It is sexist to present the fact that there are no women in a position of power. Lady Boyle and her sisters are socialites and nothing more. The only woman with a great deal of power is the Empress, may she live forever. Sure, other women have some power like the matron of the brothel, there’s abstracted power like Granny Rags and there’s potential power like Lady Emily, but it doesn’t quite make up the difference. At least for some people. To me, though, the portrayal in game is handled well.

          • Keeshhound says:

            Representing both sexes negatively doesn’t preclude the game being sexist. If anything, it just further reinforces specific and rigid roles that each sex is ostensibly required to fill. The same thing happened in New Vegas with Ceasar’s legion. The women are treated horribly and used for breeding and slave labor while the men can aspire to combat roles and nothing else. It’s incredibly sexist against both.

            • Coblen says:

              Is it really sexist if it portrays it in a negative light.

              Ceasar’s Legion is portrayed as stupidly evil most of the time. It’s not saying look at how woman should be slaves and men should be warriors. Its saying look at how these people act, and are treated. This is horrible, don’t act that way.

          • Zukhramm says:

            Even if the game treats everyone badly, if it treats men and women badly in different ways, it’s still sexist.

            • Vagrant says:

              My point was less “there is no sexism” and more “the sexism is used to point out this world is full of shit”. I fully agree that it portrays less then ideal images of both genders. If I read the context of some things correctly its also classist and even racist.

              Instead of mangling this explanation I’ll give you a source here

        • burningdragoon says:

          Well if you really wanted to keep score, the men are garbage, the woman are treated like garbage and the ones who aren’t are also garbage themselves. So that’s 2 to 1 against woman, so sexist. Sexism is like math, right? >.>

          Though to be fair, a [accurate amount] of the sexism towards women is supposed to be noted as A Bad Thing and not just the setting being the setting.

      • ACman says:

        And there isn’t a single woman aside from the Empress and the woman who isn’t portrayed as a servant, meek and powerless, or an upperclass tart.

        So I’m sorry Zob. Your indignation that all these powerful and varied male characters are portrayed in a less than favourable light falls rather flat.

        • zob says:

          It was a joke. I chose to feign ignorance of the ongoing discrimination against plebian women in Dunwall and instead focused on games portrayal of men thats fostering the stereotypes about the male (i.e. men are monsters). Punchline being Dunwall was designed to be a horrible place for everyone and people of Dunwall are horrible.

          And forgive me for pointing out but considering there are Slave mines in Dunwall, should we blame writers for being racists as well? You know, we are blaming them for being sexist because Dunwall is a sexist place.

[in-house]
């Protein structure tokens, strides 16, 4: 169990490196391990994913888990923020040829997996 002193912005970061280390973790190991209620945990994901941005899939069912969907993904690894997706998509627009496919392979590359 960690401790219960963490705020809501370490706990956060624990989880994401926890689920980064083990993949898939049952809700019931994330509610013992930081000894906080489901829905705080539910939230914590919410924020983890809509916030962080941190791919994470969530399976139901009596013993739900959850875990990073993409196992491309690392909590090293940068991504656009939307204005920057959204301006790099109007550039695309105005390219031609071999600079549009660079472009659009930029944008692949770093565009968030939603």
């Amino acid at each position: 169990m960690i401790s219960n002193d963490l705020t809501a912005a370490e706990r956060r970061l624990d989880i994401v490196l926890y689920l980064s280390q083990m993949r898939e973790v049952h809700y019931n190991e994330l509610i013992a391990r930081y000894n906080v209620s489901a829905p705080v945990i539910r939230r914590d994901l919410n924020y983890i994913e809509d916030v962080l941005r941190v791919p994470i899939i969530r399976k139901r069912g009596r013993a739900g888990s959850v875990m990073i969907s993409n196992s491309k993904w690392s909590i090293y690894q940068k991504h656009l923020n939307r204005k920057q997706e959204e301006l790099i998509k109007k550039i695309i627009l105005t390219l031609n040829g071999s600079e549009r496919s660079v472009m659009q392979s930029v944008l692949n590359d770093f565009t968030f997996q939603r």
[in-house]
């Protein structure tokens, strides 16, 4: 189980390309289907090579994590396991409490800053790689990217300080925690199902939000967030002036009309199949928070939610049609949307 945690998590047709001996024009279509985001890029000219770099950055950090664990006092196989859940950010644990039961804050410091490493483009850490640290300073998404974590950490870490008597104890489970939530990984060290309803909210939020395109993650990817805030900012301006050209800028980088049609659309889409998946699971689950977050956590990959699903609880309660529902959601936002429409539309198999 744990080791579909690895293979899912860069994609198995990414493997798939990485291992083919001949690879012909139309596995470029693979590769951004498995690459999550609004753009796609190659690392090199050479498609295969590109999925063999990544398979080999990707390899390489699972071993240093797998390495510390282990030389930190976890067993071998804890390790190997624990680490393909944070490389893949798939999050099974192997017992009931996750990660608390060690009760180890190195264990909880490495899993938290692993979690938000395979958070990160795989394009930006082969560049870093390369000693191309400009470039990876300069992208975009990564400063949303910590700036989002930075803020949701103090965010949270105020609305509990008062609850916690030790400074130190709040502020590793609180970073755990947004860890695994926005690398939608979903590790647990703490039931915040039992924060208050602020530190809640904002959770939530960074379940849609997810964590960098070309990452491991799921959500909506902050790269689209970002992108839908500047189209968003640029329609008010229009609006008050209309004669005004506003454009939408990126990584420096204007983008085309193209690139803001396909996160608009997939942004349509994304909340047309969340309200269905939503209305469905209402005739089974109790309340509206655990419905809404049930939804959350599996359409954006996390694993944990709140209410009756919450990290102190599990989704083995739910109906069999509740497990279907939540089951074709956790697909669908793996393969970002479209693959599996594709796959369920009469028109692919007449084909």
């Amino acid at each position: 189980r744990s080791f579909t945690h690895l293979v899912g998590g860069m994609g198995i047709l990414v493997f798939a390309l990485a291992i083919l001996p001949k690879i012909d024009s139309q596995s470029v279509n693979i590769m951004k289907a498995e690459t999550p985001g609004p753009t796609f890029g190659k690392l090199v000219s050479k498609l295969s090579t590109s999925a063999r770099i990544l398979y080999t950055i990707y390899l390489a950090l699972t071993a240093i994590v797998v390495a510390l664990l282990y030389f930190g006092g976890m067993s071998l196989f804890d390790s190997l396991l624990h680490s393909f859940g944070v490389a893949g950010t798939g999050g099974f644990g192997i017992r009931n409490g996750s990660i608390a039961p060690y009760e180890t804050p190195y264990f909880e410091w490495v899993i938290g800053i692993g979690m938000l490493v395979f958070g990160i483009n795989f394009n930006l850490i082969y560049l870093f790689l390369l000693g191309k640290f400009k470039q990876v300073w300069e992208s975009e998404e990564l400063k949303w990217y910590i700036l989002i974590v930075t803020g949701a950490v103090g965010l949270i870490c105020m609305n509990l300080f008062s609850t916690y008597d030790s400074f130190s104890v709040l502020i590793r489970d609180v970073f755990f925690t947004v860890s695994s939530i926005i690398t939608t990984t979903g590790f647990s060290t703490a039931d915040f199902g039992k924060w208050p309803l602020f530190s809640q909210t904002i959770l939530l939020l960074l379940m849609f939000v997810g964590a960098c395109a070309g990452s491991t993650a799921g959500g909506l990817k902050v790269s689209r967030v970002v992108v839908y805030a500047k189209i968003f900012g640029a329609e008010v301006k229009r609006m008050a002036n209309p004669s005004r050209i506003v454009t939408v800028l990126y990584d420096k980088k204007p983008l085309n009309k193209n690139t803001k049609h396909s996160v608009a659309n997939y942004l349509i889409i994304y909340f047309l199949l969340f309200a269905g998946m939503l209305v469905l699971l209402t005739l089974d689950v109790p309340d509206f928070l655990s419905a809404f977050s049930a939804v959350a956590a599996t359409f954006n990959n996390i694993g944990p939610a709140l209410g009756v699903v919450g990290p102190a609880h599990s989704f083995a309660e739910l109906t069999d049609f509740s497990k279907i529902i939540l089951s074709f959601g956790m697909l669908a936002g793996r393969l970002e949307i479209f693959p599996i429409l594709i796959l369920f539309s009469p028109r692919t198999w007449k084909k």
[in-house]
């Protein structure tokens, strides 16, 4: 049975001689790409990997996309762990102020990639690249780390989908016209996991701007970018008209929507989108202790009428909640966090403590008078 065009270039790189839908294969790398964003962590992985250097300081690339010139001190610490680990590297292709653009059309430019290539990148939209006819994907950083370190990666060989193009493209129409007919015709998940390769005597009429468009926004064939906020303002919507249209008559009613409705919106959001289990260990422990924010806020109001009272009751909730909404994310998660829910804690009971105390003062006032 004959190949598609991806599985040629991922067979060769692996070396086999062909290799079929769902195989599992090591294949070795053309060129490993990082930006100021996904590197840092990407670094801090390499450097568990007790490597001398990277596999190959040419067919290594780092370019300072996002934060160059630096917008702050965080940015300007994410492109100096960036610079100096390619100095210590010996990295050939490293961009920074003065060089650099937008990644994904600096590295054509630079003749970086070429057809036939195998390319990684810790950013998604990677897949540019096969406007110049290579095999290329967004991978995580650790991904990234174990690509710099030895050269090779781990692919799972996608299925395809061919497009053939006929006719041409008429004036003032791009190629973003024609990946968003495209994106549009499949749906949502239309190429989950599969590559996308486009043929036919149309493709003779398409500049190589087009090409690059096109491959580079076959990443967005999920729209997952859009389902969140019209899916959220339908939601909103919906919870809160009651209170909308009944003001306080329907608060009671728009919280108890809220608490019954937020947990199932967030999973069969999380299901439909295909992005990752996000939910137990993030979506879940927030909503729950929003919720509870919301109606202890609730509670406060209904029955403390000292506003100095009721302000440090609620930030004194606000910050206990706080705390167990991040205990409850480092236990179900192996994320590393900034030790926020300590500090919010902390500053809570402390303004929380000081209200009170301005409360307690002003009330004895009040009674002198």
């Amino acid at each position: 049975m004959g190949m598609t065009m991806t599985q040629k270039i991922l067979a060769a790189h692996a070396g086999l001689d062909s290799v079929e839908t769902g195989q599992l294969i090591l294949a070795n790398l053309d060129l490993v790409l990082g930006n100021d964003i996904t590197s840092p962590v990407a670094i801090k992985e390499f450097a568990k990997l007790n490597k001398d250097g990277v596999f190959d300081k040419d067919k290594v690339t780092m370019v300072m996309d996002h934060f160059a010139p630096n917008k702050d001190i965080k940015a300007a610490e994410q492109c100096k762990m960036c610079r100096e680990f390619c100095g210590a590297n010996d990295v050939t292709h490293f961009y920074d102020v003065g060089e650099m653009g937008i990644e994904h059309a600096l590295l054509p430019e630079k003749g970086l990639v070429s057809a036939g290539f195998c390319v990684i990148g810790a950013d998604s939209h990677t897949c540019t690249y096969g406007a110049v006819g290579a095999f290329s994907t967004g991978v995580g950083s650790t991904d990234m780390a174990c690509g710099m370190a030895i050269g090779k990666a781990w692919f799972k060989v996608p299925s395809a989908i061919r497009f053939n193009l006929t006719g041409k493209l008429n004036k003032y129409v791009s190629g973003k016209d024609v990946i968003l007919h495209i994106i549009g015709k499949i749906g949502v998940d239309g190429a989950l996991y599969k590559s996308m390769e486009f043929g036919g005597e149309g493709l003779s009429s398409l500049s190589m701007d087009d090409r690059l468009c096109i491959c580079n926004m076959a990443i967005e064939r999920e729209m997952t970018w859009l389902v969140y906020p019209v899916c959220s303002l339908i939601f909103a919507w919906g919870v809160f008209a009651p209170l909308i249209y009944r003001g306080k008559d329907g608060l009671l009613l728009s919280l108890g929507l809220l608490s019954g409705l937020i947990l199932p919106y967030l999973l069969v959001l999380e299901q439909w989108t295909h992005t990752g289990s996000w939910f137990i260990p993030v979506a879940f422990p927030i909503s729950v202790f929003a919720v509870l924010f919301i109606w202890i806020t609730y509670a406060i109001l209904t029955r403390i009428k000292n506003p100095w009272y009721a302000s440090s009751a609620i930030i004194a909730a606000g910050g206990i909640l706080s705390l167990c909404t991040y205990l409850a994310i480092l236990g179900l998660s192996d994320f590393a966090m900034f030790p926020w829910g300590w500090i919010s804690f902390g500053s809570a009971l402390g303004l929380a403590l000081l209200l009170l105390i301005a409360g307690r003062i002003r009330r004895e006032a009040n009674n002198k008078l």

• СТАЛКЕР of ЗОНА says:

      I’ve been through mandatory military service, so I don’t find this stack to have much weight behind all the talk about sexism.

      • Phantom Hoover says:

        And your military service gives you deep and incontrovertible insight into social issues because…?

        • СТАЛКЕР of ЗОНА says:

          Being required by law to potentially die violently – for absolutely nothing in exchange, and ultimately no real say in it – only because of what bits I was born with seems like a somewhat worse deal than not having a fictional character sharing your sex be a big damn hero in a computer game.

          You know, for all the “sexism” of women doing unexciting menial labor in generally safe conditions, has anyone even noticed the numbers of men Corvo kills or braindamages (because that’s what rendering people unconscious through choking and hits to the head does)? For all intents and purposes, I was one of those guards for a time, so I’m not impressed with this crying about “sexism against women”.

          And the few VOLUNTEER women in the army were disproportionally numerously represented in the sick/injured/malingerer formations, and have lower physical standards.

          • Alan says:

            This is an interesting blend. Just a teasing hint of “there are more important things to worry about” to balance out the “I had it worse” and “others have it worse.” It’s all built on top of the common appeal to authority mixed with some relatively blunt mansplaining, but it does carry an interesting dash of “I am an authority.” And is that an subtle undercurrent of “talking about sexism hurting women must mean you don’t care about sexism hurting men” I detect?

            • СТАЛКЕР of ЗОНА says:

              You got an argument there somewhere or are you just throwing buzzwords around like it’s going out of style?

            • Even says:

              I don’t know what your angle is, but he’s right that there is certain hypocrisy on how some of the systems in Western society work, when we’d rather that both genders be treated equal. It’s still a fact in many countries that men are the ones who get conscripted and not the women. There’s no equivalent mandatory service for women by law in most if not all cases.